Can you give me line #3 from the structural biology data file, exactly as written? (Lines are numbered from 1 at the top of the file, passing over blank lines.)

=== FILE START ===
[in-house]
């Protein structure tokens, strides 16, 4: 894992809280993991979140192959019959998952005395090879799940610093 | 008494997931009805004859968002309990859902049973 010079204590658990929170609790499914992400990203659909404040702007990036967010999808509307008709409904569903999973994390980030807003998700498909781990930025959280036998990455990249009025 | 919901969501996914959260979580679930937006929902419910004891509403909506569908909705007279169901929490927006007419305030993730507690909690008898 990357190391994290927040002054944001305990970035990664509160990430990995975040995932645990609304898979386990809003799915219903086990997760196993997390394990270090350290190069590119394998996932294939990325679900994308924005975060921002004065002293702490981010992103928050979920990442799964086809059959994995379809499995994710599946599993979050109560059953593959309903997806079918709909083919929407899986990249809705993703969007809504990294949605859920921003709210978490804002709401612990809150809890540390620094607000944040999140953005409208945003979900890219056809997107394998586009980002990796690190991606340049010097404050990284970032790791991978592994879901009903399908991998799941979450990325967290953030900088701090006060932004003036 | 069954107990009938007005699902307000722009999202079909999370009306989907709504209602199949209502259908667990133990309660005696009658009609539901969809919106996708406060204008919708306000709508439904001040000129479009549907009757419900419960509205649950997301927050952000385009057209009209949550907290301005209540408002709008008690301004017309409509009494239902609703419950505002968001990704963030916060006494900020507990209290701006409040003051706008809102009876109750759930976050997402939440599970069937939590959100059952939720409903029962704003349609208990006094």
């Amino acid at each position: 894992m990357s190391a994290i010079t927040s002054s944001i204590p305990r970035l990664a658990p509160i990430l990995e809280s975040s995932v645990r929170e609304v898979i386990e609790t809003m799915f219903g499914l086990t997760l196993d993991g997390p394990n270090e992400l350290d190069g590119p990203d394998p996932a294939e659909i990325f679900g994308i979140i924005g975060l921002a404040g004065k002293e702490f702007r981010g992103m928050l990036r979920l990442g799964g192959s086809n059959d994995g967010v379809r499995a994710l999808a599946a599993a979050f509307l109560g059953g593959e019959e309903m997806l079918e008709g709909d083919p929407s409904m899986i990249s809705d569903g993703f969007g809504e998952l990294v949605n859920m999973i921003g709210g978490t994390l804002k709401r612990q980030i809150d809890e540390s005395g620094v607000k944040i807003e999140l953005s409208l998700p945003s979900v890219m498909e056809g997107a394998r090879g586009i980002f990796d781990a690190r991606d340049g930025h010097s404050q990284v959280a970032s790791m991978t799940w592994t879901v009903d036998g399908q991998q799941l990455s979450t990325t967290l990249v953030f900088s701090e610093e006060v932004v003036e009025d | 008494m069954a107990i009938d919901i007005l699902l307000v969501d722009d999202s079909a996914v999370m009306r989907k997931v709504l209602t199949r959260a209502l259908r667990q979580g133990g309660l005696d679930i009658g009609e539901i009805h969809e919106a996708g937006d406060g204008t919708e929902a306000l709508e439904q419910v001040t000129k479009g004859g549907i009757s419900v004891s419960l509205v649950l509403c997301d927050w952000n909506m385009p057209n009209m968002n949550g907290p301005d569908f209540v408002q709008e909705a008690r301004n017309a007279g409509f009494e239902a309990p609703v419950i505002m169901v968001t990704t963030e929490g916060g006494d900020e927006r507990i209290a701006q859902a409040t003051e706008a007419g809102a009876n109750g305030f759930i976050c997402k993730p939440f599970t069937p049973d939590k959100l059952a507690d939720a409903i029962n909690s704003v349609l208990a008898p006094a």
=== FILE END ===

């Amino acid at each position: 894992m990357s190391a994290i010079t927040s002054s944001i204590p305990r970035l990664a658990p509160i990430l990995e809280s975040s995932v645990r929170e609304v898979i386990e609790t809003m799915f219903g499914l086990t997760l196993d993991g997390p394990n270090e992400l350290d190069g590119p990203d394998p996932a294939e659909i990325f679900g994308i979140i924005g975060l921002a404040g004065k002293e702490f702007r981010g992103m928050l990036r979920l990442g799964g192959s086809n059959d994995g967010v379809r499995a994710l999808a599946a599993a979050f509307l109560g059953g593959e019959e309903m997806l079918e008709g709909d083919p929407s409904m899986i990249s809705d569903g993703f969007g809504e998952l990294v949605n859920m999973i921003g709210g978490t994390l804002k709401r612990q980030i809150d809890e540390s005395g620094v607000k944040i807003e999140l953005s409208l998700p945003s979900v890219m498909e056809g997107a394998r090879g586009i980002f990796d781990a690190r991606d340049g930025h010097s404050q990284v959280a970032s790791m991978t799940w592994t879901v009903d036998g399908q991998q799941l990455s979450t990325t967290l990249v953030f900088s701090e610093e006060v932004v003036e009025d | 008494m069954a107990i009938d919901i007005l699902l307000v969501d722009d999202s079909a996914v999370m009306r989907k997931v709504l209602t199949r959260a209502l259908r667990q979580g133990g309660l005696d679930i009658g009609e539901i009805h969809e919106a996708g937006d406060g204008t919708e929902a306000l709508e439904q419910v001040t000129k479009g004859g549907i009757s419900v004891s419960l509205v649950l509403c997301d927050w952000n909506m385009p057209n009209m968002n949550g907290p301005d569908f209540v408002q709008e909705a008690r301004n017309a007279g409509f009494e239902a309990p609703v419950i505002m169901v968001t990704t963030e929490g916060g006494d900020e927006r507990i209290a701006q859902a409040t003051e706008a007419g809102a009876n109750g305030f759930i976050c997402k993730p939440f599970t069937p049973d939590k959100l059952a507690d939720a409903i029962n909690s704003v349609l208990a008898p006094a």